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Why do we call it a ‘sofa’? (Or a couch, or a settee?)

Is a sofa the same as a couch? Or should we call it a ‘settee’? If you want to know your divan from your davenport, and your chesterfield from your chaise-longue, read on. Here’s our complete guide to the many words for ‘sofa’… What would you call that orangey thing the lady pictured above is sitting on? A corner sofa, perhaps? It probably seems a bit old-fashioned for that. There are surprisingly many words for a sofa. The Chambers thesaurus offers a host of synonyms, including: settee, couch, chesterfield, davenport, lounge, canape, day-bed and divan. But do they all mean the same thing? The answer is… it depends. Here’s why.

Sofa, couch or settee – is there a ‘correct’ word?

In everyday modern usage, sofa is the most popular word in Britain to describe that big, comfy bit of furniture in your living room, while couch and settee are really just used as alternative words for the same thing. Whether one of those words is the ‘correct’ one is another matter. In her famous 1950s guide to linguistic snobbery, aristocratic author Nancy Mitford set out a list of words that were ‘U’ and ‘non-U’ — that is, the terms that were used by the ‘upper-class’ (and were therefore correct) versus the ones used by the aspiring middle-class. According to Mitford, often the ‘non-U’ words are fussier and more pretentious, while the upper-classes use the same simple words as the working classes. For example, a ‘U’-speaker would use a napkin to remove a blob of jam from her chin, whereas a ‘non-U’ person would rather prissily insist on removing the preserve with a serviette. In Mitford’s list, sofa is the proper ‘U’ word, while couch and settee are naff, new-money and ‘non-U’. nmitford That’s Nancy pictured above, sitting on her ‘U’ sofa. Do her snobbish distinctions mean anything at all these days? Almost certainly not, and sofa, couch and settee are all perfectly interchangeable in normal usage. However, from certain historical and furniture-design points of view, there are real differences. Nancy Mitford might well have called the orangey thing that the lady at the top is sitting on a ‘sofa’, but technically she’d be wrong…

The history of the word ‘sofa’

According to the Oxford English Dictionary, the word ‘sofa’ originates in the eastern Mediterranean with the Arabic soffah, which is ‘a part of the floor raised a foot or two, covered with rich carpets and cushions, and used for sitting upon.’ soffah2   The first recorded written use of the word is by the English cleric and intrepid traveller Samuel Purchas, who in his 1625 work Purchas His Pilgrimage mentions seeing in Arabia: ‘A Sofa spread with very sumptuous Carpets of Gold, upon which the Grand Vizier sitteth.’ In 1637 another traveller to the east, Sir George Courthop, wrote in his memoirs of a ‘place raised about a foot to sit on’, only he called it a ‘sopha’. Indeed, it took a while for us to decide how to spell it. The sofa as we know it – a dedicated item of furniture –  came to England via France in the 17th Century and soon became widespread in the homes of the wealthy. In his 1728 work Love of Fame, poet Edward Young included the line: On her sophee she sits, Vouchsafing audience to contending wits. Some may think it’s a pity Young’s variation didn’t stick – it might have been nice if we were called Sophee.com – but by the 19th Century the nation had settled on the spelling ‘sofa’. It had also come up with all the accessories. Jane Austen mentions needing to repair a ‘sofa-cover’ in one of her letters, while Thackeray Makepeace has one of his characters in Vanity Fair threaten to throw a ‘sofa-cushion’ at someone, and Thomas Hardy in Tess of the D’Urbervilles even has a reference to an early ‘sofa bed’. Charles Dickens, in his 1860 non-fiction collection The Uncommercial Traveller coined the word ‘sofane’ to describe a view of the world through a sofa’s eyes: ‘[The room had…] a sofa, of incomprehensible form regarded from any sofane point of view’. Meanwhile, one of the first literary references to our profession can be found in J.C Atkinson’s 1859 book Walks and Talks of Two Schoolboys, in which he points out a man with ‘a beard that would have been a small fortune to a sofa-stuffer.’

Sofa variations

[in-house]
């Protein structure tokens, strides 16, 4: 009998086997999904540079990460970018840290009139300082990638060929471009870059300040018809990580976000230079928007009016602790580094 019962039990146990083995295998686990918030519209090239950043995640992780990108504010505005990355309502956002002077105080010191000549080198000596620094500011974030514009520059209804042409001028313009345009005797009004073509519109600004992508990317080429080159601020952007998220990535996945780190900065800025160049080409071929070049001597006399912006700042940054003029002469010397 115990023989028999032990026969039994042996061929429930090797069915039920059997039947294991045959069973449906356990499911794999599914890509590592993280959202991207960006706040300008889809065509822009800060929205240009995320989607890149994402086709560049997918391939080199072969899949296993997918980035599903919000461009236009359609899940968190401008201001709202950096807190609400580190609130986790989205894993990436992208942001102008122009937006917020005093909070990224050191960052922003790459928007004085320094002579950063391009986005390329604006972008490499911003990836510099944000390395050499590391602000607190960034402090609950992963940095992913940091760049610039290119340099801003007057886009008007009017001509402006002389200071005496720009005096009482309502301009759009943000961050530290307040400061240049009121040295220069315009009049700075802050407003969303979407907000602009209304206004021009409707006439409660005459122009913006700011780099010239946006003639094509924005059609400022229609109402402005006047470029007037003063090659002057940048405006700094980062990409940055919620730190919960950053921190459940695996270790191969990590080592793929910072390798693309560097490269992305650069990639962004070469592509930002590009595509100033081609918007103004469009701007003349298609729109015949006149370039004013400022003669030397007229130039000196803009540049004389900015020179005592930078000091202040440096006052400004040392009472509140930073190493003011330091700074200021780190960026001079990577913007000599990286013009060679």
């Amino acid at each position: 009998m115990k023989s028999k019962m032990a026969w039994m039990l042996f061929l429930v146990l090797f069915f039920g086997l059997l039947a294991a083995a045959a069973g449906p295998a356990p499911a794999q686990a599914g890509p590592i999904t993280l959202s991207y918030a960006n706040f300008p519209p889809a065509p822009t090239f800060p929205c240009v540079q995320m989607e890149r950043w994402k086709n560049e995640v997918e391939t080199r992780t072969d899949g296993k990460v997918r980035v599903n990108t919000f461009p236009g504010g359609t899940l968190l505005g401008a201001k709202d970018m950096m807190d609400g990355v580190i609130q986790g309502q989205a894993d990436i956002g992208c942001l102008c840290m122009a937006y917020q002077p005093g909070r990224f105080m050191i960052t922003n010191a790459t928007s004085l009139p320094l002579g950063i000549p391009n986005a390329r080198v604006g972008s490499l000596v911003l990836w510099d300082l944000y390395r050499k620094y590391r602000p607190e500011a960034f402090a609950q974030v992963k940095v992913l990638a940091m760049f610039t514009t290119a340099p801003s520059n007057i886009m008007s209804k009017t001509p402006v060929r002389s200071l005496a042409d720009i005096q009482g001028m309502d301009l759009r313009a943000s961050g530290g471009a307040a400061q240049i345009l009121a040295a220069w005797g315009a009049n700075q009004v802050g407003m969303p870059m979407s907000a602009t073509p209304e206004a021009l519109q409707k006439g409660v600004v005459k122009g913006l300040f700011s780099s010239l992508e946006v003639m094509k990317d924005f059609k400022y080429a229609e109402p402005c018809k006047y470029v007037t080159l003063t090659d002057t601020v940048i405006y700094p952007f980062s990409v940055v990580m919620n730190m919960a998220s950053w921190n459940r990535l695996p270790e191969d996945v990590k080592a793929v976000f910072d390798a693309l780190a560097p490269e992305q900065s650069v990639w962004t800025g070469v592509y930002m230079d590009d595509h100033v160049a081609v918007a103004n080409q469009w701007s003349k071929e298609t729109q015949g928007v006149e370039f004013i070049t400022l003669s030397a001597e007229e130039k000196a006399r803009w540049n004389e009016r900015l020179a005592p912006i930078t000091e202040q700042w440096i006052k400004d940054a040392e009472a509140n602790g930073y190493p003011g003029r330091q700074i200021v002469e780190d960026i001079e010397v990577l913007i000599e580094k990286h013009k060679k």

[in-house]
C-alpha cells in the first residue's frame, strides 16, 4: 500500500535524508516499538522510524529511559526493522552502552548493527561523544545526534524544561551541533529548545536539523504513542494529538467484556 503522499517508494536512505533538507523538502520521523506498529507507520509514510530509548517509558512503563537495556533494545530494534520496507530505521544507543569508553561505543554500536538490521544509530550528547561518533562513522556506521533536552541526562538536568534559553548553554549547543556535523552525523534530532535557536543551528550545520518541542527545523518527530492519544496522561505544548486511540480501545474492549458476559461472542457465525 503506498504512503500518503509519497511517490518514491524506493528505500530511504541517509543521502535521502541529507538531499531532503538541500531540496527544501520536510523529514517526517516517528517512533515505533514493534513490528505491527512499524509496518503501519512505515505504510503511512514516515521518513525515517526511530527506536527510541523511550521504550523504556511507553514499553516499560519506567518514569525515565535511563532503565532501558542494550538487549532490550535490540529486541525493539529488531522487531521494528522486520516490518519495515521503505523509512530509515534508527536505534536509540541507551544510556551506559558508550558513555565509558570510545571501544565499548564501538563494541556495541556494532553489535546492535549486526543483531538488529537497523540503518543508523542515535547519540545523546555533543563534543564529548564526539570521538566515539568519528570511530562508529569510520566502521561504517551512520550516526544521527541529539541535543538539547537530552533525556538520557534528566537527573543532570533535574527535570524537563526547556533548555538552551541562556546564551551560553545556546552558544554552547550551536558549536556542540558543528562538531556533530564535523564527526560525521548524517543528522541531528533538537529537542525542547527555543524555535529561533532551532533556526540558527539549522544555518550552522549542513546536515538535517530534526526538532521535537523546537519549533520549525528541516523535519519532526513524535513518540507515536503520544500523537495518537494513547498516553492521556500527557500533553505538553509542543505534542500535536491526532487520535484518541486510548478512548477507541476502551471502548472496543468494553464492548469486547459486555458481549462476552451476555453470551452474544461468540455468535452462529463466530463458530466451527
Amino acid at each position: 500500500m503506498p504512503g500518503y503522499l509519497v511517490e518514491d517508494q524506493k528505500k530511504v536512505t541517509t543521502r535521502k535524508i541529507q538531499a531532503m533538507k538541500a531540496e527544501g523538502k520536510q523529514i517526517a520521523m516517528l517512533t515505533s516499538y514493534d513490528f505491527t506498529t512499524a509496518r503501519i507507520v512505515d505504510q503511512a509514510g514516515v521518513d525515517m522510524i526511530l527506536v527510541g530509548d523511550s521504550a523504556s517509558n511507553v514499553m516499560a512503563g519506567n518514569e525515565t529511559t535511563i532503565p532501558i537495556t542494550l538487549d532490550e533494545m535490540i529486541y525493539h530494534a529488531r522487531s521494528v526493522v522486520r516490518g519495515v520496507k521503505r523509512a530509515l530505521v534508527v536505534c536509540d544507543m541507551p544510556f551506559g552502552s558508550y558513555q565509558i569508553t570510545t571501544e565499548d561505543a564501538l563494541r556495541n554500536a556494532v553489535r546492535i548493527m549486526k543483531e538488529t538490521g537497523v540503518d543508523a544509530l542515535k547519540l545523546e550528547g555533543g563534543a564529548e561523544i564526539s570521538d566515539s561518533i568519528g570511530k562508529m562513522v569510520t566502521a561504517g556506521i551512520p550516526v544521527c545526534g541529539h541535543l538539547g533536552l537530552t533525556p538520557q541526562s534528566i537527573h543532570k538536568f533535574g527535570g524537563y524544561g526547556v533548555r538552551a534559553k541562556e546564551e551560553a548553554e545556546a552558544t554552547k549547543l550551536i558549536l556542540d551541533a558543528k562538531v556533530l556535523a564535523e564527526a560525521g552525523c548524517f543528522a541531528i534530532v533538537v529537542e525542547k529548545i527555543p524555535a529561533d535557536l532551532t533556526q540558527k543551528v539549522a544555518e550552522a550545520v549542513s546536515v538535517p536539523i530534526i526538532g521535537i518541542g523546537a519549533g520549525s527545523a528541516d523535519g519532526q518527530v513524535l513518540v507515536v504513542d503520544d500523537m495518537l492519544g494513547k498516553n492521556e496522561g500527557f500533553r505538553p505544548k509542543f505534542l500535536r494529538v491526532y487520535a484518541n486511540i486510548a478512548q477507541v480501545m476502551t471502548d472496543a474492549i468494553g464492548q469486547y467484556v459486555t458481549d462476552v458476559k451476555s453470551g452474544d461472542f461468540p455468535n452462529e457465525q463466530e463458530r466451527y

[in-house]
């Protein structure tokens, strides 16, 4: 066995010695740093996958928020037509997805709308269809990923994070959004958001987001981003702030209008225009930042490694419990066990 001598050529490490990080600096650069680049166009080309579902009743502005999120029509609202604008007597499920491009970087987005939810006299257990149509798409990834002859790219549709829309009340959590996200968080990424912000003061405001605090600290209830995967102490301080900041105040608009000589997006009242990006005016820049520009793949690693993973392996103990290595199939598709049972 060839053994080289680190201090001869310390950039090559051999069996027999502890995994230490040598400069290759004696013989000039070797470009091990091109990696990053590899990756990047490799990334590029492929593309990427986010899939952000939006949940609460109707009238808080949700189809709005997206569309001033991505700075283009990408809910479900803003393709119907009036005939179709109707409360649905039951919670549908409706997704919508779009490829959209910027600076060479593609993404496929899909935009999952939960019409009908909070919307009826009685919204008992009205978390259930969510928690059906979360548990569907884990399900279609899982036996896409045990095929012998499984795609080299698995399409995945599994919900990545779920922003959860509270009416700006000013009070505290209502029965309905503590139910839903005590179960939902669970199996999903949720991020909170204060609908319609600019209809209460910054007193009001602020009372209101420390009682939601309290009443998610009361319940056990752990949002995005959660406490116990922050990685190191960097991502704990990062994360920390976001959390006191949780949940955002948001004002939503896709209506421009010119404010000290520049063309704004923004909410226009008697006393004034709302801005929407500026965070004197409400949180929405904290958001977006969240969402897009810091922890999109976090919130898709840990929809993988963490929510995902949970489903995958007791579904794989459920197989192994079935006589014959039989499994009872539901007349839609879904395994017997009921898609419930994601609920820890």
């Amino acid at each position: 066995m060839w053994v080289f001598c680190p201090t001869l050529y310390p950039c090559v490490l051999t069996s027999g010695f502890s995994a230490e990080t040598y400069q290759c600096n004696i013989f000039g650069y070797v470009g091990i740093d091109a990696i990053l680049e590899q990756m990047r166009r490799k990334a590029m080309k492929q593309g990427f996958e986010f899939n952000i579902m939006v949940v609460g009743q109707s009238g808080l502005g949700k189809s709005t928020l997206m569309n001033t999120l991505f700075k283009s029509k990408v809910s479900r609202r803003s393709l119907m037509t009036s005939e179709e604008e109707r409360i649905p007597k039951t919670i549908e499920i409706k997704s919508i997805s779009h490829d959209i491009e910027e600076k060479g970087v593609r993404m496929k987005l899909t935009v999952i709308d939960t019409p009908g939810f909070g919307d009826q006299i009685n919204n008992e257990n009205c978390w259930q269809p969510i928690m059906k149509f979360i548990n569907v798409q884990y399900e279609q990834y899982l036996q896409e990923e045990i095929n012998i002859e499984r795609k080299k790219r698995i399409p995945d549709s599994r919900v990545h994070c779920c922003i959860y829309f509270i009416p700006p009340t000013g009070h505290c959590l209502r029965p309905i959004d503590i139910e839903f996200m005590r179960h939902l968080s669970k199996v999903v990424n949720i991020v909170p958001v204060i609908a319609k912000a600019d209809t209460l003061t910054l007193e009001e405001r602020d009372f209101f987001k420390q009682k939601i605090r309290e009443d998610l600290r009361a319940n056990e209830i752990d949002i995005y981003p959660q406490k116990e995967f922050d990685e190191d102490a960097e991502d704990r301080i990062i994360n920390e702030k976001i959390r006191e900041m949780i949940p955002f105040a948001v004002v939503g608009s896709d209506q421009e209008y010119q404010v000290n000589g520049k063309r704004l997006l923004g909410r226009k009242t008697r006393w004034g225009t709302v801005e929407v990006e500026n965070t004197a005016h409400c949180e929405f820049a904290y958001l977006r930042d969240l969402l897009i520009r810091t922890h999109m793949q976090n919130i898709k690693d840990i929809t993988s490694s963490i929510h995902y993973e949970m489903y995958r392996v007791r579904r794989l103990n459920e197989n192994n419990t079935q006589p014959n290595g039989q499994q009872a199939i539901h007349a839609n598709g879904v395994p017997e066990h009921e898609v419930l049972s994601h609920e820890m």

So much for the etymology of the word sofa. As to what precisely a sofa is, the OED defines it as: ‘A long, stuffed seat with a back and ends or end, used for reclining.’ Technically speaking, that makes it slightly different from some of the other multiple-person seats that we tend to call sofas…   1) The couch The word ‘couch’ originally meant any structure with a soft covering designed for lying on to sleep – i.e. a bed rather than a chair (the French word coucher means ‘to sleep’) and it appears in Chaucer’s writings in 1385: ‘I bad men schulde me myn couche make.’ The first recorded use of couch referring to a seat is around 1500 in the medieval work Merlin: ‘Thei … satte doun on a cowche that was covered with a cloth of silke.’ couch According to Martin Pengler’s Dictionary of Interior Design a couch is  ‘a lounge chair used for resting, with supports and cushions at one or both ends’. It was a French innovation of the early 17th century and unlike a sofa, which has a back spanning right the way across, a couch either has no back or only a half-back. In this respect, a couch is the same as a lounge or daybed. A chaise-longue, meanwhile, is an upright chair for one that has been stretched to be long enough to put your feet up (in French chaise-longue is literally a ‘long chair’ and can be used to describe any long reclining chair such as a deckchair). The couch is also the form of chair most commonly used for psychiatric examination (see our article about Freud’s couch). 2) The settee A settee, like a sofa but unlike a couch, has a back. However, it seems that the ‘settee’ evolved separately to the ‘sofa’, even if they ended up being indistinguishable. The word settee is, according to the OED ‘perhaps a fanciful variation of settle’. A settle, historically, is a bench, usually made of oak, popular in the Middle Ages and often ornately carved and decorated (see below). settle So a settee is a developed settle with a soft seat, and perhaps also an upholstered back and arms. Such settees became popular in Britain in the late 17th and early 18th centuries, and usually matched individual chairs of the period in design. In 1823 the linguist E. Moor wrote in his book Suffolk Words and Phrases: ‘Settee, a sopha or moveable window-seat; in more modern language called, I believe, a conversation stool. I have not heard the word of many years, and believe it is going out.’ Well, settee never did quite ‘go out’ as a word, although on the other hand it never caught on in America. A survey by Oxford Dictionaries on the most popular words for the big comfy thing in your front room found that sofa was the clear winner in Britain, with settee a way behind and couch a distant third;  but in America couch won out just ahead of sofa with settee nowhere to be seen. The Americans in the survey did, however, suggest some other interesting alternatives… 3) The love seat Still a popular name in the States to describe a two-seater sofa, the love seat is a chair capable of accommodating either one wide person or two narrow persons if, as the name suggests, they don’t mind being in close proximity to one another. The style of chair first appeared in France and England the late 17th centuries and were not in fact intended for match-making but to allow plenty of space for ladies wearing the enormous dresses then in fashion. It was in the 19th century that they began to be produced as ‘love seats’ or ‘courting chairs’, occasionally with an S-shaped divide so that the two sitters could have their legs facing in opposite directions, but still be tête-à-tête: loveseat A canapé, meanwhile, is a three-person sofa, with wooden legs and upholstered seat, back and armrest, of an elegant style that emerged in 18th century France – so a bit like a love seat, only for a ménage à trois. 4) Chesterfields and davenports A chesterfield is an overstuffed, heavily upholstered sofa, usually large, with scrolled, roll-over arms the same height as the back and often made of buttoned leather. It’s the kind you’d expect to see in the smoking room of a Gentleman’s Club in Victorian London. Some say the name comes from the fourth Earl of Chesterfield who may have commissioned one in the 18th century, but there’s no real evidence for that. chesterfield sofas In Canada, the word chesterfield is still a widely-used term for any kind of sofa, but it’s virtually unknown in the United States, where davenport is much more popular. A. H. Davenport was an upmarket Massachusetts furniture manufacturer in the late 19th and early 20th centuries, whose sofas were so popular that the trademark became a generic term, like ‘hoover’. The word gradually declined in popularity (in 1981 a piece in the New York Times said: There used to be a split on ‘davenport’ and ‘sofa’; now the split is between ‘sofa’ and ‘couch’) but a big, formal sofa is still commonly referred to as a ‘davenport’ in the US.   5) The divan One of the more exotic words used to describe a comfy chair for multiple persons, the ‘divan’ was originally a long step, bench, or raised part of the floor, running along an entire wall of a room and strewn with cushions. The name came from Turkish or Persian ‘divan’ councils  or courts, which might take place in rooms so furnished. The French adapted the idea into the long upholstered bench, which became fashionable in the Romantic period. divan So, to answer the question right at the beginning of this article: the orangey thing that the lady at the top is sitting on is technically not a corner sofa but a divan. She is Empress Josephine, wife of Napoleon, portrayed in 1801 by Francois Gerard sitting on an upholstered French divan inspired by Turkish furniture ideas. Nowadays, a divan really just means a backless, armless couch, but the divan, like the sofa, is a fine example of how Europeans took a very good idea from the Arabic world and adapted it to suit western lifestyles. In 1702 the Dutch traveller Cornelius de Bruyn wrote in his A Voyage to the Levant that ‘Their greatest Magnificence consists in their Divans or Sofas’ … We like to think the same can still be said in Britain today, at least at Sofa.com!   So there you have it – a complete guide to the history of sofa words. Of course, when it comes to sofa style words, we have lots more for you: the bluebell, the snowdrop, the abigail to name but a few. But you’ll have to go to our shop page to find out about those…